Does the piece you’re working on have different rhythms for the right hand and the left hand? If so, it can help to practice the rhythm separately. Close the lid of your keyboard and, while counting out loud, tap your left hand on the lid when your left hand should be playing a note, then tap your right hand on the lid when your right hand should be playing a note. Finally, try tapping the rhythm with both hands. Don’t worry about notes or fingerings. Start by getting the rhythms right.

When you can play the right hand part and the left hand part separately, consistently without making mistakes, and you’ve got the rhythm down, then it’s time to put everything together. Remember, start slow and be patient. Take a few measures at a time and keep working on those measures until you can play them five times in a row without making a mistake. Then move on to the next few measures. Finally, try playing the entire piece together. If you make a mistake, stop and work on that spot until it is as easy to play as the rest of the piece.

How to get better at piano: left hand playing tips

If you’re right handed, then you should simply plan on practicing extra with your left hand. To strengthen your left hand, make sure you practice playing chords, scales, and arpeggios with your left hand alone and also together with your right hand.

As mentioned above, it’s a good idea to practice each hand separately when learning a piano piece. If your left hand needs extra work, then let your right hand take a vacation. Maybe give your left hand an entire practice day all to itself!

Another thing you can try if your left hand is having trouble playing is to play the left hand part with the right hand, and then have your left hand try to imitate what your right hand just did. The body is very good at imitating, even if it’s imitating itself.

How to get better at piano: sight reading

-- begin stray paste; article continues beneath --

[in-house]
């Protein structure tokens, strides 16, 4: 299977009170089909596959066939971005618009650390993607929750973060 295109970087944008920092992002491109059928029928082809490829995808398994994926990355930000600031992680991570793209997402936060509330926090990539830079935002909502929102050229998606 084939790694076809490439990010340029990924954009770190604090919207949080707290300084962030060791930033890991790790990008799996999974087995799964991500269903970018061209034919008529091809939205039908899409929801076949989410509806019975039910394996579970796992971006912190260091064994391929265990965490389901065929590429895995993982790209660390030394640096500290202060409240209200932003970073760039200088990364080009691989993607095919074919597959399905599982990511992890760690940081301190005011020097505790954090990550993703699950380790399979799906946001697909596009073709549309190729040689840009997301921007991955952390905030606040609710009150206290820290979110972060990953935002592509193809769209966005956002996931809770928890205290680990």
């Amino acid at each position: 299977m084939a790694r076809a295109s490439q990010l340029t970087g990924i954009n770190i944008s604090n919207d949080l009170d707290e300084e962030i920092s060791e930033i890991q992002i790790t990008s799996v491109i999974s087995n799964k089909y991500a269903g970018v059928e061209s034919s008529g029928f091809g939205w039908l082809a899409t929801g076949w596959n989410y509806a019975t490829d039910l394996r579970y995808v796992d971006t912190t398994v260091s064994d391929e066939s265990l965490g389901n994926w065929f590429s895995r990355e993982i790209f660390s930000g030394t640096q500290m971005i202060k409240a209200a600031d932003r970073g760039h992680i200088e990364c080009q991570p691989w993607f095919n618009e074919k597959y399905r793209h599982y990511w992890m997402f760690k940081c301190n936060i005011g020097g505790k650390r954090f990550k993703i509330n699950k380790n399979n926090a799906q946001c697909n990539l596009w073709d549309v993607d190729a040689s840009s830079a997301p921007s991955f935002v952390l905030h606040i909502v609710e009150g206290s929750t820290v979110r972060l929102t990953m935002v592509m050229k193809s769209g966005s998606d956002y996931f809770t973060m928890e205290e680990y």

One of the most important things to remember when learning to sight read is that you should start by sight reading music that’s a few levels below what you’re capable of learning to play. For example, if you’ve been playing the piano for one year, you should practice sight reading piano music that’s meant for absolute beginners to play. 

If you want piano music that’s perfect for sight reading practice, check out our Hoffman Academy sight reading trainers!

Here are some tips that will make sight reading easier:

  • Learn to see melodic lines not as individual notes, but as a series of familiar intervals that your fingers already know how to play. Then all you need to worry about is the location of the first note in each melodic phrase.
  • Learn to see chords not as individual notes, but as familiar shapes on the staff that mean a particular hand position. Then all you need to worry about is the location of the bottom note and the rest of the notes follow a pre-learned pattern.
  • Look ahead! Don’t keep your eye on the note you’re playing. Look to the next note, and the next! As your sight reading skills grow, you should be able to look ahead a few measures so that you’ll always be ready for what’s coming up.

How to get better at piano: improvisation

Improvising on the piano is so much fun, but it can be intimidating too. If you want to get better at piano improvisation, try these tips:

  • Listen to lots of piano music
  • Start improvising with one hand at a time
  • Try to hear in your head the way you want the music to sound before you play it
  • Use mostly repeated notes, steps, and skips when improvising a melody
  • Create short melodic phrases and repeat them with small variations
  • Learn your chords and common chord progressions so they’ll be easy to play with the left hand while you improvise a melody with the right
  • Try making up a piano part to go along with recordings of your favorite songs

Learn more about how to improvise on piano here.

We hope you’re feeling inspired to get better at playing the piano! Check out Hoffman Academy for hundreds of piano video tutorials and music learning resources to help you on your piano journey.